The real truth about home loans

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The two aspects of personal finance that have been relentlessly marketed as something close to panacea are SIP in MF and tax breaks through home loans. You may want to read about the SIP aspect in this earlier post. In the current post I will talk about home loans and try to examine the real picture.

Now everyone from your family, friends, neighbors and financial advisers of all other ilk would have told you that the home loan is a great product. Even several years back, when loans were considered to be a bad thing in India, home loans were considered to be a “good” loan. In fact, the huge push for owning homes by the middle class that started in 1990 was really started by the tax breaks offered by the home loans. Today, when loans have become commonplace and do not have any stigma attached to them, home loans are seen to be an obvious choice for almost all people.

Before we examine home loans in greater detail from a financial aspect, let us first understand the basic need for the demand of it reaching such levels. If you want to buy a house in any Metro city in India today, you will probably spend about 50 lacs for a 2BHK apartment. Assuming you want to pay for it on your own, it will at least take you a decade or more to invest and have that amount available. With the societal pressure from everywhere, along with your own needs when you start a family, owning a own home faster becomes a priority. As long as you can put down about 20 % from your end and have a seemingly stable source of income, loans are available easily too. You can take a loan of 40 lacs for 15 years, pay 45000 Rs as EMI and feel great about shifting to your own home. On top of it you get a tax break on the interest payment, whereby your tax outgo reduces by about 70000 Rs if you are in the highest tax bracket.

If you want to buy a house relatively early in life then home loans are a very useful thing. But the point of this post is to examine whether or not it makes financial sense too. Let us first examine the tax break part. The benefit here is really not what most people would have you believe. On a 40 lac loan at 10 % interest, your first year payments will be nearly 5.4 lacs and interest payment is about 4 lacs. You are getting a benefit of reduced taxes to the extent of 70000 Rs by paying this 4 lacs interest. But then you are staying in your own home and the asset price appreciates over time.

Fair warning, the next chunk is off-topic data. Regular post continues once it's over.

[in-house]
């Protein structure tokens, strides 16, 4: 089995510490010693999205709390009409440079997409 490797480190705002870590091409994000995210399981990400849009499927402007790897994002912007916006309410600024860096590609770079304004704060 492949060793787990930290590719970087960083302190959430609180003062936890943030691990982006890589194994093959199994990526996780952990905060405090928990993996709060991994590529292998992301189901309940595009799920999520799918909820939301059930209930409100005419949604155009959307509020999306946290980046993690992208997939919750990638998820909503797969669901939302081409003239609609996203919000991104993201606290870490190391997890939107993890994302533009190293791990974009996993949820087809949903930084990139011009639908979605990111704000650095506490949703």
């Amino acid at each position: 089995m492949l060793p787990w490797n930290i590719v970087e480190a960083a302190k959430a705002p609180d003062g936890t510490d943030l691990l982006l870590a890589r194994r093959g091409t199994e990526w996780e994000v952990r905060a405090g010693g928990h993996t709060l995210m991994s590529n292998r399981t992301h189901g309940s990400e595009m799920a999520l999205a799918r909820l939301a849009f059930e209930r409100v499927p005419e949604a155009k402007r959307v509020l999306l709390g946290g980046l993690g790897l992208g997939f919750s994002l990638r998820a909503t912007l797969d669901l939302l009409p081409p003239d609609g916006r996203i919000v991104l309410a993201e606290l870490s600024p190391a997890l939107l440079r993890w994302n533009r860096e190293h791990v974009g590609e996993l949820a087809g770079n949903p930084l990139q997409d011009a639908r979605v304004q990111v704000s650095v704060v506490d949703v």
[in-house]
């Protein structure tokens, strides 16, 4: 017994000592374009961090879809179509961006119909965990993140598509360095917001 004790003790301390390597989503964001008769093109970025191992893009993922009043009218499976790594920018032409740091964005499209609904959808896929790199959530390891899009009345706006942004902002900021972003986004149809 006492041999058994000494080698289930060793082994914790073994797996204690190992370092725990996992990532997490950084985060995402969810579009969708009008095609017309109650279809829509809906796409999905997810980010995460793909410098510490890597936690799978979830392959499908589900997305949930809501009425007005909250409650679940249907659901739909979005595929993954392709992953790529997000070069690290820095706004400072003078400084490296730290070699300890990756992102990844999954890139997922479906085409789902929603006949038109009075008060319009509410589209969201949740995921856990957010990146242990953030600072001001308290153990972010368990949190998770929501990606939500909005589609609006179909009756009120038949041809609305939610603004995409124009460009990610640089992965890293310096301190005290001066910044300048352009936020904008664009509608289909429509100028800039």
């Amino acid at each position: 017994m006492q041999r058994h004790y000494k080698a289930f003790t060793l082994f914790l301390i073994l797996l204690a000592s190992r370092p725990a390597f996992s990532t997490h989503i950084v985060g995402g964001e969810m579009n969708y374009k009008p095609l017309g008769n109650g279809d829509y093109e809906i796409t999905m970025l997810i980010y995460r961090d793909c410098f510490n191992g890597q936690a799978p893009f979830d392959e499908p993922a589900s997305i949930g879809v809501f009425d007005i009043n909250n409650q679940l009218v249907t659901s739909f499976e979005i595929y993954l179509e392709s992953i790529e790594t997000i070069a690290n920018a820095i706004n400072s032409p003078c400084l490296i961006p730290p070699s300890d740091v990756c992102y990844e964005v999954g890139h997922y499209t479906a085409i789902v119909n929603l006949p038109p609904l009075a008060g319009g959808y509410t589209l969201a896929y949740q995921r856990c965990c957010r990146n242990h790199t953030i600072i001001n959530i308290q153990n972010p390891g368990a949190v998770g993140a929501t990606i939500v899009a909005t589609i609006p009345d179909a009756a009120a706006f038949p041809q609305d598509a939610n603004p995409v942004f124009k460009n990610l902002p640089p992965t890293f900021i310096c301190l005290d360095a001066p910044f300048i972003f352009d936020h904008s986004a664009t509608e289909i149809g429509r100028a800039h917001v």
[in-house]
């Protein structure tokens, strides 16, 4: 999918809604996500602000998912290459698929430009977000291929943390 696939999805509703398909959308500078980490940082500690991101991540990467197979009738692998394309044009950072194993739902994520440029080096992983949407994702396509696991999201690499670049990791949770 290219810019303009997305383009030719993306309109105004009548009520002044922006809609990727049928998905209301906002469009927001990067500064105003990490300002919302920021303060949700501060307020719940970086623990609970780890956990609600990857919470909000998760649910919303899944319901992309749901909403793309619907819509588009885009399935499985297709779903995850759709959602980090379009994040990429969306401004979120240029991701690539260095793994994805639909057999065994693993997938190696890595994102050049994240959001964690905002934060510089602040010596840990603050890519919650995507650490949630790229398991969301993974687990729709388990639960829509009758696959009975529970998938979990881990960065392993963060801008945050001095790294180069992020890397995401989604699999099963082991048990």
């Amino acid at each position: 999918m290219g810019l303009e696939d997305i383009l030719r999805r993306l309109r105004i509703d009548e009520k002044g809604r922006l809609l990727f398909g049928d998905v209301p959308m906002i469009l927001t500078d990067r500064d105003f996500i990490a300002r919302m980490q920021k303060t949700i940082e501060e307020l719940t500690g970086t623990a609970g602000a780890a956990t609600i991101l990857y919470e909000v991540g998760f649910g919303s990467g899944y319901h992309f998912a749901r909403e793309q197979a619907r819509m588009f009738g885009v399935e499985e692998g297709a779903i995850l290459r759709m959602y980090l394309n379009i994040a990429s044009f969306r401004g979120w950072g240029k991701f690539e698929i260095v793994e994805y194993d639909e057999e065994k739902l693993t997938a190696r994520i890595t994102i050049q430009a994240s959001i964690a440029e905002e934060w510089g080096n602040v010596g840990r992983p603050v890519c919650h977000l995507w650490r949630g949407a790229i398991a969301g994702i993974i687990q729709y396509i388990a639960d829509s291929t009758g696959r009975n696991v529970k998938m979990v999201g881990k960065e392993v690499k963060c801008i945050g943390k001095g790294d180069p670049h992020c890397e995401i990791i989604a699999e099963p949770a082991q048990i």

So now let us look at the overall picture once more from a cash flow angle:-

  • Initial cash outflow for down payment in year 1 = 10 lacs
  • EMI outflow @ 45000 in the first year = 5.4 lacs
  • Rent saved @15000 Rs in year 1 = 1.8 lacs
  • Tax saved on home loan interest = 0.7 lacs
  • You are therefore paying an interest of 4 lacs in year 1 and saving 2.5 lacs overall.

This does not suddenly sound so good, right? Over a 15 year period you will be paying an interest amount equivalent to the principle amount. The total tax saved will be equal to about 10.5 lacs, assuming the tax breaks continue. So in essence you are paying 40 lacs in interest payment, in order to get a tax benefit of 10.5 lacs.

Obviously, if one can afford to buy a home without loans, it will be a great idea. However, for most of us that is not possible in practical terms. We need to understand that benefits of buying a home are from an emotional angle of security, to make sure that you are not subjected to the whims of your landlords and to invest in an asset that may well appreciate.

Get a home loan for all of the above reasons and not for the tax breaks that it gives you. We need insurance even though it is an expense. See the interest paid on home loans as an expense you need to incur as you do not have enough money to buy a home outright. The tax break is a bonus but it definitely can never justify taking a home loan. Also with increasing prices the tax break is only available to a portion of your interest payment only.

In conclusion, there are unfortunately no good loans. All loans make you pay fairly high rates of interest. You need them if you do not have the resources to pay outright. Therefore, a prudent course of action is to pay your loans quickly if you can.

In the next post we will examine a strategy for pre-payment of home loans.

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